Primary school children to be banned from heading footballs in training
24 February 2020, 11:55 | Updated: 24 February 2020, 15:31
Primary school aged children will no longer be allowed to head a football during training under new guidelines.
The ban means that there would be no heading at all in the “foundation phase”, which would apply to children under the age of 12.
A "graduated approach" would be applied to those under 16.
The three football associations issued a joint statement on Monday confirming changes to their heading guidance.
It comes after a FIELD study showed former footballers were three and a half times more likely to die of neurodegenerative disease, including dementia, than age-matched members of the general population.
A similar ban has been in place in the US since 2015.
In a tweet, the Scottish FA said: "The guidance will be introduced with immediate effect."
The rules will not apply to youth matches.
The Football Association of Wales says they're reviewing primary school football rules, and that this is likely to include a ban on heading footballs.
In a statement, the association said: “Mini football is currently the only recognised form of football for children under 11 years old in Wales. While the game has all the features of real football, the smaller scale of the game means that the focus is on the ball to feet practices and technique.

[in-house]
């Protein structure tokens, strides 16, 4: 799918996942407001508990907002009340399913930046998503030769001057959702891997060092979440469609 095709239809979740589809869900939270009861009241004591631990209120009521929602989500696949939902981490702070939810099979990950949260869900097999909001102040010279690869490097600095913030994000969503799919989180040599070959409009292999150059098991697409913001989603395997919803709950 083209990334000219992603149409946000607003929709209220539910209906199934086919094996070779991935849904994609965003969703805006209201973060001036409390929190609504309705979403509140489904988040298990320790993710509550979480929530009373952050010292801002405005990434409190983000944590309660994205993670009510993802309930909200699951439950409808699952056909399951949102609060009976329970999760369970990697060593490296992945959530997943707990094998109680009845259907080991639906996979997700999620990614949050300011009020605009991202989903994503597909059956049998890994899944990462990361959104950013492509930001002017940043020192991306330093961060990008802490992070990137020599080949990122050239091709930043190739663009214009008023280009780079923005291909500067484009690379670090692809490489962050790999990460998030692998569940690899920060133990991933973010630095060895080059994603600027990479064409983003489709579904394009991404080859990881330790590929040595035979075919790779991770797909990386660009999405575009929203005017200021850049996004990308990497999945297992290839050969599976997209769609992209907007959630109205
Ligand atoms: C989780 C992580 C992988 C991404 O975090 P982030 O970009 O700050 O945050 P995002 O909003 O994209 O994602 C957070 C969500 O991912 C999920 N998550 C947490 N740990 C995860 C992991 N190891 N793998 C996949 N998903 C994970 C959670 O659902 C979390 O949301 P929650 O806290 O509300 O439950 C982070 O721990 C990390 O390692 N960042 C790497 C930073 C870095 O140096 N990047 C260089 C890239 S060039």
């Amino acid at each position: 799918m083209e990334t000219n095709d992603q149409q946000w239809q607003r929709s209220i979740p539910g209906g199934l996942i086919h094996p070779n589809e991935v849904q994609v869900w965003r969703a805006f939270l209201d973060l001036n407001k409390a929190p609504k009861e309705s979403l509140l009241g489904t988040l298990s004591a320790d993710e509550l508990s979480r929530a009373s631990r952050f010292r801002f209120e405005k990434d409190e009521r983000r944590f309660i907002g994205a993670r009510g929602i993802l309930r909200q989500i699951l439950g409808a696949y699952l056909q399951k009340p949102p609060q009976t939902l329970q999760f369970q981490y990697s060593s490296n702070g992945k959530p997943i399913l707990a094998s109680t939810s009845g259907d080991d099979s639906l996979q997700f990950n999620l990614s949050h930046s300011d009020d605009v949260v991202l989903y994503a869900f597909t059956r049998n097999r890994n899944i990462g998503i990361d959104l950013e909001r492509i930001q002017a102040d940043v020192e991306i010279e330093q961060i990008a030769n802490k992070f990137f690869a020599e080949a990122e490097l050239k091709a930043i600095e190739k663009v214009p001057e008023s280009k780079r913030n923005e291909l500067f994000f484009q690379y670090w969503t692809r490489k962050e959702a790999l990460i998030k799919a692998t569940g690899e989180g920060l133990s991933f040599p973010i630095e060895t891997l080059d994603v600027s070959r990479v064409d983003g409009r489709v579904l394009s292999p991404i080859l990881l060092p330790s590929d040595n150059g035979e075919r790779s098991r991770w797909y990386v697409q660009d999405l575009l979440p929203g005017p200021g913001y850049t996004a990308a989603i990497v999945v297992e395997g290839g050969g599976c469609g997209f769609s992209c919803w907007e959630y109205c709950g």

"There is currently a review of mini football underway with the findings due to be made available later this year. Any guidance on heading will form part of the recommendations from this review.”
NEWS | We are today publishing updated heading guidelines for all age groups from six to 17 years old.— Scottish FA (@ScottishFA) February 24, 2020
The guidance will be introduced with immediate effect.https://t.co/7p3rwWULWl
Last year, former England player Ryan Mason called for a ban on children heading footballs.
Mason, who now coaches Tottenham Hotspur's under-18 team, suggested that children used sponge balls to learn the technique rather than heading harder footballs.
Campaigners have also welcomed the decision, including campaigner Dawn Astle, daughter of the former West Bromwich Albion striker Jeff Astle who died in 2002.
We applaud them for trying to put things in place to reduce the risk and not hanging on and hanging on and keep saying ‘more research, more research’,” she said.
FA chief executive Mark Bullingham said: “This updated heading guidance is an evolution of our current guidelines and will help coaches and teachers to reduce and remove repetitive and unnecessary heading from youth football.
“Our research has shown that heading is rare in youth football matches, so this guidance is a responsible development to our grassroots coaching without impacting the enjoyment that children of all ages take from playing the game.”